Elias CJ Well it’s, I mean his decision on the exercise of his discretion is only from paragraphs 32 to 40. So what other factors do you identify.

Hodson That the Board was entitled to join Mr Shirley. In fact all the four factors that my friend sets out in his principles. He’s considered all of those.

Elias CJ Yes, yes.

Hodson In favour of the Board.

Elias CJ But then in favour of the award of costs he may say it’s the dominant consideration but what else is there in favour of the award of costs.

Hodson In paragraph 34 the manner in which it acted to have him joined, that is having him joined as a defendant instead of a third party notice.

McGrath J That’s the pressure factor there is it. Hodson That’s the pressure factor.

Elias CJ Yes that’s the pressure factor.

Tipping J I have difficulty and am a bit puzzled at paragraph 34 of the Judge’s where he seems to put it all, or a lot, on the tactic of joining as a defendant rather than a third party. That seems to be the fulcrum of that point.

Hodson It is the fulcrum of that particular point. But it is only one point in the whole judgment.

Tipping J But it’s a bit like saying, well they were going to bring him in anyway.

Because they brought him in as a second defendant as opposed to a third party, that’s why costs should be awarded against them.

Hodson I’m not sure that it’s saying why costs should be, it’s saying that because they did it that way, the exposure is there. In other words, jurisdiction. I feel that I can do it if I think at the end of the day that I should do it.

Anderson J You see the fallacy there is that if they’d joined him as a third party they wouldn't necessarily have settled. They might have gone to trial so that they could get an indemnity from him. They mightn’t have involved themselves very much in the trial. They may have seen it as

directly a fight between the plaintiff ultimately and Mr Shirley and put up a pro forma defence and let him carry the can for it.

Hodson This is what generally does happen.

Anderson J Yes so the fact that they settled when he was in the position of a co- defendant doesn’t really have much significance.

Hodson It’s very hard to.

Anderson J They mightn’t have if he wasn’t it.

Hodson It’s very hard to speculate on the possibilities which didn’t occur. For example it would not have been difficult to say to Mr Shirley, look we’re prepared to put $20,000.00 in. You can be assured of that if you have to pay it out. In the meantime go ahead and defend it.

Anderson J Mm.

Hodson There are all manner of different courses of action could have been taken. But in the events which happened, the Judge has thought that at the end of the day he’s reached the just result.

Tipping J But the impression I get from this judgment is if he had been joined as a third party, the Judge would not have ordered costs against the Board. But because he was joined as a defendant, the Judge will order costs against the Board.

Hodson I don’t think that that’s the point. What he says at paragraph 35, had the Board gone to trial he would have been entitled as a successful third party to costs against the Board. In other words he most certainly would have got them.

Tipping J Yes indeed. But he would have also been entitled, but it’s paragraph

34 that I’m. As Mr Ring argued, there is nothing wrong with that, but having behaved in that way.

Hodson Yes.

Tipping J That is to say, the distinction between the third party and the defendant, the Board can’t complain.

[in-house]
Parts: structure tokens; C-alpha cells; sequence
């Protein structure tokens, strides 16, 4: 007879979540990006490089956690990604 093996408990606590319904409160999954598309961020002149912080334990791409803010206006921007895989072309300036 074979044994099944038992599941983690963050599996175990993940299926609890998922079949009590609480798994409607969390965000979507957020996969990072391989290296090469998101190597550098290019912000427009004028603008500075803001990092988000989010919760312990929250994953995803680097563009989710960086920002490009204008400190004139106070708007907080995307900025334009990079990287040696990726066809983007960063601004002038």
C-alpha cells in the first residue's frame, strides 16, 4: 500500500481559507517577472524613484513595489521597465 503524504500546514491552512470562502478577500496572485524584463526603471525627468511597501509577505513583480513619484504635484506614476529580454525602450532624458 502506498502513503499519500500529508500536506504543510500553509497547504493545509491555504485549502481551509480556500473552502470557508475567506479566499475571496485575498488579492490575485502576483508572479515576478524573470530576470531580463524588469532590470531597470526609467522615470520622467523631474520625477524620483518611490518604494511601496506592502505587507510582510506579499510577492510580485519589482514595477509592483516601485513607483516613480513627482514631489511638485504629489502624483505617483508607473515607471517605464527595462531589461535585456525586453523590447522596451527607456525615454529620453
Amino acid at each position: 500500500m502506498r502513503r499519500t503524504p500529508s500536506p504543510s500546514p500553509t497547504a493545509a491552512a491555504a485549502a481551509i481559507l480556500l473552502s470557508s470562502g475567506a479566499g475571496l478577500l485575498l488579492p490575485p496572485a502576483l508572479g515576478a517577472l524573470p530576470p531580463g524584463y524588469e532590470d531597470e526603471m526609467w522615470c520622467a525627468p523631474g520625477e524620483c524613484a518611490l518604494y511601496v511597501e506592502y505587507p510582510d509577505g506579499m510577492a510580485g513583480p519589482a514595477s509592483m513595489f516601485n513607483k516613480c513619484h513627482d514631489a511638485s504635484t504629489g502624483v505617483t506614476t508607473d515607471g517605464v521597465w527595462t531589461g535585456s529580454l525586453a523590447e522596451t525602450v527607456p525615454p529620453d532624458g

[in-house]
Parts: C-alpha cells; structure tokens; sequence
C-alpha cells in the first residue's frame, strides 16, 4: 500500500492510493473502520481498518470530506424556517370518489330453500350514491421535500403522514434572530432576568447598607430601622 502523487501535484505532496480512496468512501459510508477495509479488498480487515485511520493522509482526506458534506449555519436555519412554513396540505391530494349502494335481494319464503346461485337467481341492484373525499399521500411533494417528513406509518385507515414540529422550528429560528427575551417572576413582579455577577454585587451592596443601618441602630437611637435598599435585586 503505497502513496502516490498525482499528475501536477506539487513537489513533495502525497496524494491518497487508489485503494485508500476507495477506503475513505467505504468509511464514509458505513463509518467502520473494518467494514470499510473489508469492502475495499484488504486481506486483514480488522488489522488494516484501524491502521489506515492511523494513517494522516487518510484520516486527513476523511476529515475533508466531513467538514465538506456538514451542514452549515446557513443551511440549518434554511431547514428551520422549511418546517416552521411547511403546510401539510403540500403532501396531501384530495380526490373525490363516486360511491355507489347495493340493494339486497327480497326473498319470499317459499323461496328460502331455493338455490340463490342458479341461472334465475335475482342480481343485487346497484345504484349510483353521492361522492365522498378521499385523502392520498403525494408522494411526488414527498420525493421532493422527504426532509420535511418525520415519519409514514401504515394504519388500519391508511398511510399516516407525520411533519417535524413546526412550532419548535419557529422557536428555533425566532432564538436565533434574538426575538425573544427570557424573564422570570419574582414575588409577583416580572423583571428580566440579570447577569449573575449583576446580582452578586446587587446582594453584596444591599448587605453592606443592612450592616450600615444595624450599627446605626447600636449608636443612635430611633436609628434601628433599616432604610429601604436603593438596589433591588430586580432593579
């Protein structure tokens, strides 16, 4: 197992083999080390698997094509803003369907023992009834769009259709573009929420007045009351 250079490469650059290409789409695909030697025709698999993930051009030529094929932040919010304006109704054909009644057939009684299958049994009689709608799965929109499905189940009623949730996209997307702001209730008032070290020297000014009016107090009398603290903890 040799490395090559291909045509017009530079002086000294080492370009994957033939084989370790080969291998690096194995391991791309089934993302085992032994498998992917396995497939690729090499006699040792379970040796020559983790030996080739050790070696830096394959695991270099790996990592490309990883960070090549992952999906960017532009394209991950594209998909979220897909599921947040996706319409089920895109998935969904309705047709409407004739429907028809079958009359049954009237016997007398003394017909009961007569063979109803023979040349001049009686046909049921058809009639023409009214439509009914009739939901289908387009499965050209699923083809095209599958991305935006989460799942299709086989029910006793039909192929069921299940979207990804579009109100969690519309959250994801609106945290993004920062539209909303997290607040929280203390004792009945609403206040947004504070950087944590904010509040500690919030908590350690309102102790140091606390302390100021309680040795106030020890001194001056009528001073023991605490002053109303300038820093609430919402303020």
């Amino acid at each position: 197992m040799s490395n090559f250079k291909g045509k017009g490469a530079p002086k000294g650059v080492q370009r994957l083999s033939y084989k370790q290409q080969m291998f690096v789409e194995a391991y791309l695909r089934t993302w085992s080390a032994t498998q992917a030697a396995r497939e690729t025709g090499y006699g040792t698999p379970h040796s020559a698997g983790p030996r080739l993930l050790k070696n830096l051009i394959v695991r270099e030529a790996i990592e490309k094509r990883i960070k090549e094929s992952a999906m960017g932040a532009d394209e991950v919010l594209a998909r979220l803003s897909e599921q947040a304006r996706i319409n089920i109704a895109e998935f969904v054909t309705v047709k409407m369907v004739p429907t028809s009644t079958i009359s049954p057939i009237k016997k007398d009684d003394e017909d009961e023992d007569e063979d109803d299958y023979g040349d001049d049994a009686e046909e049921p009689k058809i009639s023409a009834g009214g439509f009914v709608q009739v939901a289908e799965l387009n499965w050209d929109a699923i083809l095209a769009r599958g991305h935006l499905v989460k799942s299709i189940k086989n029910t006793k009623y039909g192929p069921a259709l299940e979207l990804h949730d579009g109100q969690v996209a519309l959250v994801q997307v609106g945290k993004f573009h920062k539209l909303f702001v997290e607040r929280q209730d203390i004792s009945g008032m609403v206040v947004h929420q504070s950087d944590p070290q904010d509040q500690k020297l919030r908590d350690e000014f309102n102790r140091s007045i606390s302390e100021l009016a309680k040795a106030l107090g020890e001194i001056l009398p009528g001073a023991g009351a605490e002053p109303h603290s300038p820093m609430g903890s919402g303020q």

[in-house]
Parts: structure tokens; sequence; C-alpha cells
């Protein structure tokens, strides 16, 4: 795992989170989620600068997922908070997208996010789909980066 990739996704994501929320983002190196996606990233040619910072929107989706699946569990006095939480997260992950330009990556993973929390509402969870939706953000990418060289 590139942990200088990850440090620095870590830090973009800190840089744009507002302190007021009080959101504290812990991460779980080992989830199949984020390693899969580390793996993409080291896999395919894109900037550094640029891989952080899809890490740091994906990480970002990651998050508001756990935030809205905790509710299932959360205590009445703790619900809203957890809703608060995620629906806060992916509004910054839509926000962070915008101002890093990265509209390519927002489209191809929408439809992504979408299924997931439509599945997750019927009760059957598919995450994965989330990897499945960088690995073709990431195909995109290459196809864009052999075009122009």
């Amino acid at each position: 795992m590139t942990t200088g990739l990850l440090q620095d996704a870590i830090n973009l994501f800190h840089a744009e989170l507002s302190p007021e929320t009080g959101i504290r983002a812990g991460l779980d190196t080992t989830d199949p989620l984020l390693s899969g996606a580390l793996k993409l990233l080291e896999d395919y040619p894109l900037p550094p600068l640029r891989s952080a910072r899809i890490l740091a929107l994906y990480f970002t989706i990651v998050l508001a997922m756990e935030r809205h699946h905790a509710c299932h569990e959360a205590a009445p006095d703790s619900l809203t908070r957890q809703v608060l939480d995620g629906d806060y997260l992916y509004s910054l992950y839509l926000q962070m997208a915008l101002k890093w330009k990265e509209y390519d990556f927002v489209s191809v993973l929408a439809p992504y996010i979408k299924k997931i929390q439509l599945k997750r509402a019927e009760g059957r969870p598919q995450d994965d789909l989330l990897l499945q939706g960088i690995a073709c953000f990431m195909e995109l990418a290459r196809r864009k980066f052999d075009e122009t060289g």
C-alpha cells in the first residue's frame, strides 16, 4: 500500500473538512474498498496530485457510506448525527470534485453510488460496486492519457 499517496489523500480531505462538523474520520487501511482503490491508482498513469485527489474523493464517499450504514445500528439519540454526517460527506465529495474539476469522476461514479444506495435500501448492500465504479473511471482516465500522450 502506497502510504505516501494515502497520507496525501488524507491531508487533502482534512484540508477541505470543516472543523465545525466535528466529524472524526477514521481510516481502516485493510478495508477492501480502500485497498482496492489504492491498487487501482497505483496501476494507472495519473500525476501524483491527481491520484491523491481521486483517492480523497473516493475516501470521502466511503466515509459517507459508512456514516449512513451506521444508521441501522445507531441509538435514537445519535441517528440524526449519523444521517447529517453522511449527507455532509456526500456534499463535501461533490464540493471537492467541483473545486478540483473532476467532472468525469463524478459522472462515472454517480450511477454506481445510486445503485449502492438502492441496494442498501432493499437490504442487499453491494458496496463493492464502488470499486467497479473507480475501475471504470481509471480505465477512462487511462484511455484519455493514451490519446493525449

Hodson Well you have to go back to the point that unless the Board had behaved as it did, Mr Shirley would not have been a party. Now all kinds of consequences might have happened if for example the Board had settled. But in the events which did happen he was a party, he was joined in a particular way which left the Board open to the possibility of an award of costs. And all he says is, the Board can’t complain when Mr Shirley exploits that possibility.

McGrath J Mr Hodson I suggest that in paragraph 40 is where, is the paragraph the Chief Justice pointed to as the summary, you get some of that oration, that the Judge was concerned at the pressure exertion element.

Hodson Yes.

McGrath J Of, as he see it anyway, of joining him in the way it did. And it joined him as a third party. That would have been more beneficial for costs, certainly if the matter had gone to trial. And on those two accounts he reaches his conclusion that those elements were sufficient to carry weight in his balancing of the factors as to whether to make an order for costs.

Hodson Your Honour has anticipated the point that I was about to make in summarising all of this. You have heard today various explanations from my friend and we’re told that it was really the plaintiff’s application and so on and so forth. If you look at the contemporary explanation given at the time, which is always a good place to look, which is page 9 of the case, the insurer’s solicitors set out very plainly what the idea was. It was to put pressure on the doctor to make him settle. It wasn't to give him a chance to vindicate himself.

Tipping J Our strategy is to bring Alan in. Hodson And that’s the insurer’s strategy.

Tipping J Mm. And then to explore settlement directly with the Bensemanns. Hodson Mm.

Tipping J This would leave the case to continue against Alan without the hospital’s involvement.

Hodson And as you know from the other documents, my friend had already advised his client that in his view this action would force the doctor to settle. It was unashamedly a pressure tactic.

Elias CJ Well most litigation is. Hodson Yes. Yes.

Elias CJ I must say I just don’t understand the, in 40, had he been joined as a third party very likely would avoid the costs. If there had been the settlement, he would have avoided the costs but so too would the hospital.